Awesome Jen, the most bestest Solo, and the most dorkiest me (I love my llama hat, I found it in Ecuador!  Solo not-so-covertly checks to see where that 5-lb bag of carrots went.

Speaking of getting together with other bloggers and sharing laughs (hey, it's better than crying), I discovered several changed and new networks for horse bloggers that you may have noticed in my sidebar (that I'm still working on, arg!).  There is still the great Haynet, but there is a new group just starting on Google+ (I know, BUT interwebz rumours are that FB is on its way out for businesses/marketing and G+ is gaining ground) -- join Horse Blogger's Network and help make it awesome!

Many of you probably already know the Horsebloggers group, which I THOUGHT I was a part of.  However, it appears they have updated their site and I found I was no longer on the list, horrors!  So head over and check, you may need to re-add your blog to the directory.

Happy blogging and here's to sound horses and a COMPLETELY UNEVENTFUL (hear that, universe???!!) 2014!

January 4, 2014

A Little Video Of Solo And I Playing Bareback In The Winter

I didn't feel like getting the tack out so, I just looped the lead rope around and hopped on.  Sorry, I was so excited about the new indoor I finally completed at the new farm, I forgot my helmet!


In all seriousness, though, Satchmo is and always will be an amazing horse and his partnership with Isabell has that rare quality which surpasses talent and skill and training and resides in the realm of heart and magic.  Enjoy.

January 2, 2014

Are You Riding Your Horse Or Just Reacting To Him?

Well, everyone has ambitious lists for 2014 and lovely summaries of the past year & I have enjoyed reading each one (although I am going to admit that The Owls Approve is my favourite, pure awesome) -- I hope that horses stay sound & safe & riders get to achieve even more than they thought!


I'm not one for goal lists, which is not to say that I am goal-less, but perhaps since my brain has never acquiesced to operating in a linear fashion, it doesn't understand partaking in that process.  My heart still burns for the T3DE jog strip & a little part of me was hoping I could qualify Encore for Southern Eighths in May, but I know that is both fiscally impossible & an unfair level of sudden pressure for my horse.  I know, as part of the event staff, we want people to ENTER ENTER ENTER, & every inch of me wants to fill out that form, but I can't do it alone, I need my partner to be ready too!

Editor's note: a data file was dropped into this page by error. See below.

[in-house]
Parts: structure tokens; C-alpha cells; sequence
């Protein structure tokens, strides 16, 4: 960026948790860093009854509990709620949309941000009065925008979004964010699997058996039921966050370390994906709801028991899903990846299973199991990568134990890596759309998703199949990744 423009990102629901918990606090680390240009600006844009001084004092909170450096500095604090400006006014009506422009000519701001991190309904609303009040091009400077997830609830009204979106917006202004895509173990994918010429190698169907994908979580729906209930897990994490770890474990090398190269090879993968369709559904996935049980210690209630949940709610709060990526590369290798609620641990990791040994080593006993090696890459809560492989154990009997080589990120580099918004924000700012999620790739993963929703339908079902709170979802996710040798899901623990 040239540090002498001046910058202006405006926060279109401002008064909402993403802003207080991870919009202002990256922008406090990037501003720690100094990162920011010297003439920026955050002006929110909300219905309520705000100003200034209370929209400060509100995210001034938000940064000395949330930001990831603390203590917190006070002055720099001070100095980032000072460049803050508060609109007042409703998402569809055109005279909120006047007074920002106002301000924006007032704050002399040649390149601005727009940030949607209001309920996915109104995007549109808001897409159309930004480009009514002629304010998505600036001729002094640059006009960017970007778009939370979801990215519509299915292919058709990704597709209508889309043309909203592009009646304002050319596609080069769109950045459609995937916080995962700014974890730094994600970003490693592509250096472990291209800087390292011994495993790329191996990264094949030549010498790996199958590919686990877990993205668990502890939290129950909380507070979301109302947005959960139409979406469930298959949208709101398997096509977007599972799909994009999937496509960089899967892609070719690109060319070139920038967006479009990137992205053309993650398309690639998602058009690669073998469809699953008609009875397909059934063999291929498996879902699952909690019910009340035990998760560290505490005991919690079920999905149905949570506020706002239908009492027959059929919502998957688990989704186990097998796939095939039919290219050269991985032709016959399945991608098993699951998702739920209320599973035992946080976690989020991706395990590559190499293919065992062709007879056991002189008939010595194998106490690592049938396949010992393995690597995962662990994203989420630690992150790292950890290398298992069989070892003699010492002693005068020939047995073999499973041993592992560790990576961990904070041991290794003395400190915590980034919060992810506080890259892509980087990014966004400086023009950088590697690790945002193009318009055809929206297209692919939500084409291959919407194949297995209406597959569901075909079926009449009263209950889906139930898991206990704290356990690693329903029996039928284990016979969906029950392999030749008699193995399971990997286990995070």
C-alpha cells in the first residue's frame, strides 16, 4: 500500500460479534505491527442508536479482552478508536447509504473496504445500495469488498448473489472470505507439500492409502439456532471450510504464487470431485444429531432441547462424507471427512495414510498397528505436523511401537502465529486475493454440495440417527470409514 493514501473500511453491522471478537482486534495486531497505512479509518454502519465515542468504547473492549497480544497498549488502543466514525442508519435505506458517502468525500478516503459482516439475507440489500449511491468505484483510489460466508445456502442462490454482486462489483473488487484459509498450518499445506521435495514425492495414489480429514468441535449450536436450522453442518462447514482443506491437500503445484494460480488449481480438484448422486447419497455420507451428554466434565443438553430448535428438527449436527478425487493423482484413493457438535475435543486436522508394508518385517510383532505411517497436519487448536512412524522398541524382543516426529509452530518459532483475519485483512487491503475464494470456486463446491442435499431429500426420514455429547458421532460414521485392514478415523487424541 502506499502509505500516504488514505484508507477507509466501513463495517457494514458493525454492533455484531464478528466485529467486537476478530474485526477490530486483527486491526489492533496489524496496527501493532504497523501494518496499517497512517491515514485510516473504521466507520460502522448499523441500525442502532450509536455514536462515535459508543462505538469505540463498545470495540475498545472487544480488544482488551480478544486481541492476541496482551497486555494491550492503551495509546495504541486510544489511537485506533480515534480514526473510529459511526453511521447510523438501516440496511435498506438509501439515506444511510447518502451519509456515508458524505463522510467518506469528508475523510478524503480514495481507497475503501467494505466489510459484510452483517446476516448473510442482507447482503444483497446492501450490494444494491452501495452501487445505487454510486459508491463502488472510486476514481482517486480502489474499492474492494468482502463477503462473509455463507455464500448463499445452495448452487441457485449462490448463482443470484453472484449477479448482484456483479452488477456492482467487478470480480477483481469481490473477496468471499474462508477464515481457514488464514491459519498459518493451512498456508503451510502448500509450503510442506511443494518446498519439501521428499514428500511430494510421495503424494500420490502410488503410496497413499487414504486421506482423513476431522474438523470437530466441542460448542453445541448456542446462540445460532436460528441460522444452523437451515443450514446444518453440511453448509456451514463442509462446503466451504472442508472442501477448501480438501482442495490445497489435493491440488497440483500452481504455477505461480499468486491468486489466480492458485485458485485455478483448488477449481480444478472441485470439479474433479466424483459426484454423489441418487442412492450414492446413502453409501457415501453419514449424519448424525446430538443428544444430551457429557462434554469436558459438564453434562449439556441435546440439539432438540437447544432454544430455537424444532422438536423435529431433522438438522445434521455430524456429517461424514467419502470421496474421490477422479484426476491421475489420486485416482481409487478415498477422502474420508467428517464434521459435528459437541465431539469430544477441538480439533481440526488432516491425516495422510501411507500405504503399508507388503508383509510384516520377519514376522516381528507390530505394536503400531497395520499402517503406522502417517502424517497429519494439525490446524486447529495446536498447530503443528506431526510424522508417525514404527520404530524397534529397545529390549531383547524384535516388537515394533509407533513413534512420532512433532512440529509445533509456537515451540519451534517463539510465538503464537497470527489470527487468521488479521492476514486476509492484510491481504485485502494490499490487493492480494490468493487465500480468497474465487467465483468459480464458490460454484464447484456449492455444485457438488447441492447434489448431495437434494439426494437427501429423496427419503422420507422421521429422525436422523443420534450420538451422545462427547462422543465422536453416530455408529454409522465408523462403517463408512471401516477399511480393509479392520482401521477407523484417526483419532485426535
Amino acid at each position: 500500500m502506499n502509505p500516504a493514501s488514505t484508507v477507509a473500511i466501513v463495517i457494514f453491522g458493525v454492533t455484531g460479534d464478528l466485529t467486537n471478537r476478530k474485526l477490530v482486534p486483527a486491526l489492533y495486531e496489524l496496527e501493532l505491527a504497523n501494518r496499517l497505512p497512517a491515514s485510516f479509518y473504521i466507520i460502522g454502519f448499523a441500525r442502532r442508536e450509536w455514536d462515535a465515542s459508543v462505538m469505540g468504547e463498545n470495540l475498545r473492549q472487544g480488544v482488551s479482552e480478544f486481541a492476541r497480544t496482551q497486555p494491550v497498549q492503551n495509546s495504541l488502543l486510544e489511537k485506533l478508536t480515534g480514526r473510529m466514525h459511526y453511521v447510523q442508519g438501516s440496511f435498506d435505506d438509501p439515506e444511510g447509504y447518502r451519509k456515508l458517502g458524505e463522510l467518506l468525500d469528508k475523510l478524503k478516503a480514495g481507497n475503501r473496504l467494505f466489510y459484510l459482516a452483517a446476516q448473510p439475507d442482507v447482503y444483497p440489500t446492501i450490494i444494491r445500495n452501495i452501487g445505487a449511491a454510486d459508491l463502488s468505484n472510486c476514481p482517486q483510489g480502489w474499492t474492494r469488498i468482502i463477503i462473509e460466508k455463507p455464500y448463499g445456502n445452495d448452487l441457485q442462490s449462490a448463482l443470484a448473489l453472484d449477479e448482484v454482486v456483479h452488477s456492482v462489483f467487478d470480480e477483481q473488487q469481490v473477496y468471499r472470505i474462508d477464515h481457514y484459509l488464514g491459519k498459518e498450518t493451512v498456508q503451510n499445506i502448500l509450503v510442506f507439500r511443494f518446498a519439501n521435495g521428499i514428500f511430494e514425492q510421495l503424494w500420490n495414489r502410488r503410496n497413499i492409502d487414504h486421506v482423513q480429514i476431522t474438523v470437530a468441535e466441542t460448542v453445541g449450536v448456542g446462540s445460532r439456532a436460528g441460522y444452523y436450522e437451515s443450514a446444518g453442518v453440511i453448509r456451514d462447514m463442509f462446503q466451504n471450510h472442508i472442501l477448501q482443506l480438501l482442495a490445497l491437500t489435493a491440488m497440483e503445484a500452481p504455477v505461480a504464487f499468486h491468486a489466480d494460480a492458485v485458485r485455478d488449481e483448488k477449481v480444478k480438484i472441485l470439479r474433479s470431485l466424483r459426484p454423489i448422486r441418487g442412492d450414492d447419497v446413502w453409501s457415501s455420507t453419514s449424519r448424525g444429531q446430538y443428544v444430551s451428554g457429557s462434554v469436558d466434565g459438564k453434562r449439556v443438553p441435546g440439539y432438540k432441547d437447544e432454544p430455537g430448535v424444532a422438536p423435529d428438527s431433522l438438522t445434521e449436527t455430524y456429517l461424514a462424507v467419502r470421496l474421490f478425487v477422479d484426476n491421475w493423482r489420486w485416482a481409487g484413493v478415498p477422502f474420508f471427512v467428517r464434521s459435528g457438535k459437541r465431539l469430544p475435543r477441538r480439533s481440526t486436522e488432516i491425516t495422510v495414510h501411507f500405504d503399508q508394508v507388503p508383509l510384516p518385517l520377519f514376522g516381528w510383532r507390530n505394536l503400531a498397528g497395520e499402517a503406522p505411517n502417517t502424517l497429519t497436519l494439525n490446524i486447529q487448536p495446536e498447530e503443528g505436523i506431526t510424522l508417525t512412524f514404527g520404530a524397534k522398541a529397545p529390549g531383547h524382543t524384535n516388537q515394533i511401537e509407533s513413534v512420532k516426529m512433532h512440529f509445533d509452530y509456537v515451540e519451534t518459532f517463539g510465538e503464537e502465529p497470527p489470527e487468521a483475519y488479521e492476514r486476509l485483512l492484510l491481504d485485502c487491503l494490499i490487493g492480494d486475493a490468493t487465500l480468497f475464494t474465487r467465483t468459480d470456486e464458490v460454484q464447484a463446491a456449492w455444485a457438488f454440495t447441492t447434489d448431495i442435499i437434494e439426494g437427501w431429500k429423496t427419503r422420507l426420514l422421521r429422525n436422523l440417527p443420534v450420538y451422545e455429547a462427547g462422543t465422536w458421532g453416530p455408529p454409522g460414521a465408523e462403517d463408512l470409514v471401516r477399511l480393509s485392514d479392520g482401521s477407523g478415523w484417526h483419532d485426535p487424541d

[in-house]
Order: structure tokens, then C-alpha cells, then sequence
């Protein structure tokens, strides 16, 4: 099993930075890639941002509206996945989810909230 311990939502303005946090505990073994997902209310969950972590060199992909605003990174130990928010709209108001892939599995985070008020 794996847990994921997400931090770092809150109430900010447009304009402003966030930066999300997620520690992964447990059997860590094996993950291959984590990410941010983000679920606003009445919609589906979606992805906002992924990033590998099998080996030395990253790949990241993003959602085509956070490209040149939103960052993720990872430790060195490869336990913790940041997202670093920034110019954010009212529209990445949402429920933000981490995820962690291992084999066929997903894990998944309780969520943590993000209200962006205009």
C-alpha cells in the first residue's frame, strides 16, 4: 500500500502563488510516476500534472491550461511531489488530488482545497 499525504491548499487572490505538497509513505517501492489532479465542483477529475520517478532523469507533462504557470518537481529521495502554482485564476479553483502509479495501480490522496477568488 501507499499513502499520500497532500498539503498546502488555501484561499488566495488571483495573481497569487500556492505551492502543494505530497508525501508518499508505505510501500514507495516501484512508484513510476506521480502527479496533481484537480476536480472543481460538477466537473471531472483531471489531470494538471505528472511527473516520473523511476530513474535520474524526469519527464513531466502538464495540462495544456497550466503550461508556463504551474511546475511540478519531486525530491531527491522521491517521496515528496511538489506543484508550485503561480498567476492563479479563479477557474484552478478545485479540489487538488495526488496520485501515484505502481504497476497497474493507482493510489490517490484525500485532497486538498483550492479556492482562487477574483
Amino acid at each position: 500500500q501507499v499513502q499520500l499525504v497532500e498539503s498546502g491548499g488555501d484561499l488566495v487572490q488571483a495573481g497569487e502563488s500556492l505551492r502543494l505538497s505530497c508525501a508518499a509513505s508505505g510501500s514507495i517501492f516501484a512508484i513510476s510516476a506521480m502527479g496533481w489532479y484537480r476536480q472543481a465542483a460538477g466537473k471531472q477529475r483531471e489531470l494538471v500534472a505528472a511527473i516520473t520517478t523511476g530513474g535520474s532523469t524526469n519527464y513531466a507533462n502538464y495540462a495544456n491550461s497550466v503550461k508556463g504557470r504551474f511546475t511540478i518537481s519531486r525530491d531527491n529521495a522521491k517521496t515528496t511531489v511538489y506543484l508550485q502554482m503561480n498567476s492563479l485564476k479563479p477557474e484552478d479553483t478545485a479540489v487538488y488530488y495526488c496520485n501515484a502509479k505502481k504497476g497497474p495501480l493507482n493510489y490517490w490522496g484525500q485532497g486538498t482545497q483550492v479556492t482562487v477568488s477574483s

There are no guarantees that we will even be able to compete at all this year, as all of my money has fallen into a sinkhole named Flying Solo Farm.  Any of you who have hung around here long enough know that I do not event for the competition, but it IS the only way you get to run a correctly designed, marked, & wonderful cross country course.  Why do you think we put up with all the other craziness, duh?!!

Appalachian mountain high.
I'll Take My Favourite Rides

I hope that we can make it out a little, as I'd like Encore to get some more formal Training Level experience, but honestly, I take just as much delight (well, more, due to lowered stress level!) & education from getting out to lessons & the trail fitness adventures of BFF & I.  Schooling, miles of trots & canters through the woods, fine-tuning skills, those are all things I will be able to do, & for FREE since I can ride out the back gate (all that searching pays off!).

The Big Goal

There is one thing that I want to drill into my body & mind (what's left of it) this year, however.  It may seem small, but the past years of watching & listening oh so carefully have shown me that it defines the effective, thinking rider:

I want to become significantly more aware & more consistent of riding the HORSE & riding the gait/movement/line I want & not riding the horse's behaviour.

Just keep swimming, just keep swimming...
I've improved over time, but I still fall into that trap we all know when your horse spooks or resists or has a 'moment' & you react.  You might kick him or yell at him or smack him with the whip. 

When instead, an effective rider just. keeps. riding.  She does not change her request, her position, or her goal.  She informed the horse, "We are going to trot a 20 metre circle, connected, & forward, & in the shape of an actual circle."  And that's it, she RIDES the circle.

The horse may throw his head or wiggle or be excited or get distracted or do all those things that horses do, but he will come back to find the same set of aids creating the same space & energy for him to move in. 

THAT is what I want to achieve for Encore more often.  It is a big little thing because it is a huge mental challenge to remain that patient & focused & non-reactive (even when I'm not on the horse).

It's even harder when it's 98 degrees & 4500% humidity.

So I suppose that is my goal for 2014:  to ride my horse(s), as simple (and as difficult) as that.